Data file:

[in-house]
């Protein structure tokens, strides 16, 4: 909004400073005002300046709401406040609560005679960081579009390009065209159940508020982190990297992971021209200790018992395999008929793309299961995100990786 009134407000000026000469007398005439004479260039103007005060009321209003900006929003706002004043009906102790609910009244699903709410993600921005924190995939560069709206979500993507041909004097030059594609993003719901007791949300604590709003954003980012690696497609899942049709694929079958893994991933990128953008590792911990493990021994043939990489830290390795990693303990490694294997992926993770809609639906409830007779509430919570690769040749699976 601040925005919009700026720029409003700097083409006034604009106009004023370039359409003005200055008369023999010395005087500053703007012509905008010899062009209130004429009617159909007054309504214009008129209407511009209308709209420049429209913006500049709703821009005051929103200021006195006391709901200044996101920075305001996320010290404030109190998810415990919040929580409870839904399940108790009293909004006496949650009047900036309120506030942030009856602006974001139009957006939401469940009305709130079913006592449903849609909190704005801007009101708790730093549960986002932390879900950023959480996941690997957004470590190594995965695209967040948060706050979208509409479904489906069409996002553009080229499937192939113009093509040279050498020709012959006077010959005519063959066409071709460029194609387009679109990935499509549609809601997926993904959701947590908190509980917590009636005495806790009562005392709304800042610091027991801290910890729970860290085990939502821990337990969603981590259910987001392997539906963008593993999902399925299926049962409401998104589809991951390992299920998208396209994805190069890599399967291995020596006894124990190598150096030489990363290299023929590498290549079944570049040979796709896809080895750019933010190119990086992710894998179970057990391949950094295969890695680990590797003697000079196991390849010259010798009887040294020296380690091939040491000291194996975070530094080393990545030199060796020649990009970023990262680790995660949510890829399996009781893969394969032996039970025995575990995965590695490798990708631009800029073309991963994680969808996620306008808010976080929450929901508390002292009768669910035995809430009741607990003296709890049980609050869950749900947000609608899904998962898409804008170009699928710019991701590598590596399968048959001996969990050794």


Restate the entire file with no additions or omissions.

[in-house]
């Protein structure tokens, strides 16, 4: 909004400073005002300046709401406040609560005679960081579009390009065209159940508020982190990297992971021209200790018992395999008929793309299961995100990786 009134407000000026000469007398005439004479260039103007005060009321209003900006929003706002004043009906102790609910009244699903709410993600921005924190995939560069709206979500993507041909004097030059594609993003719901007791949300604590709003954003980012690696497609899942049709694929079958893994991933990128953008590792911990493990021994043939990489830290390795990693303990490694294997992926993770809609639906409830007779509430919570690769040749699976 601040925005919009700026720029409003700097083409006034604009106009004023370039359409003005200055008369023999010395005087500053703007012509905008010899062009209130004429009617159909007054309504214009008129209407511009209308709209420049429209913006500049709703821009005051929103200021006195006391709901200044996101920075305001996320010290404030109190998810415990919040929580409870839904399940108790009293909004006496949650009047900036309120506030942030009856602006974001139009957006939401469940009305709130079913006592449903849609909190704005801007009101708790730093549960986002932390879900950023959480996941690997957004470590190594995965695209967040948060706050979208509409479904489906069409996002553009080229499937192939113009093509040279050498020709012959006077010959005519063959066409071709460029194609387009679109990935499509549609809601997926993904959701947590908190509980917590009636005495806790009562005392709304800042610091027991801290910890729970860290085990939502821990337990969603981590259910987001392997539906963008593993999902399925299926049962409401998104589809991951390992299920998208396209994805190069890599399967291995020596006894124990190598150096030489990363290299023929590498290549079944570049040979796709896809080895750019933010190119990086992710894998179970057990391949950094295969890695680990590797003697000079196991390849010259010798009887040294020296380690091939040491000291194996975070530094080393990545030199060796020649990009970023990262680790995660949510890829399996009781893969394969032996039970025995575990995965590695490798990708631009800029073309991963994680969808996620306008808010976080929450929901508390002292009768669910035995809430009741607990003296709890049980609050869950749900947000609608899904998962898409804008170009699928710019991701590598590596399968048959001996969990050794």